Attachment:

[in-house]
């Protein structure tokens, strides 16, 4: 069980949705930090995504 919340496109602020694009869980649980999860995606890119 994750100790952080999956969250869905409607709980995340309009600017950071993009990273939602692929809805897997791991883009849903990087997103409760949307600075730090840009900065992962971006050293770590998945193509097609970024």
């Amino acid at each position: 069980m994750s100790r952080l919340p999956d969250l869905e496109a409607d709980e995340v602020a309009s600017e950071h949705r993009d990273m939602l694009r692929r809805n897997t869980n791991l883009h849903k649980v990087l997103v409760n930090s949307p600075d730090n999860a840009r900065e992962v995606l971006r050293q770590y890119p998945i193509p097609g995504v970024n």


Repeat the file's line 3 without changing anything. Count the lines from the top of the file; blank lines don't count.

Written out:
């Amino acid at each position: 069980m994750s100790r952080l919340p999956d969250l869905e496109a409607d709980e995340v602020a309009s600017e950071h949705r993009d990273m939602l694009r692929r809805n897997t869980n791991l883009h849903k649980v990087l997103v409760n930090s949307p600075d730090n999860a840009r900065e992962v995606l971006r050293q770590y890119p998945i193509p097609g995504v970024n």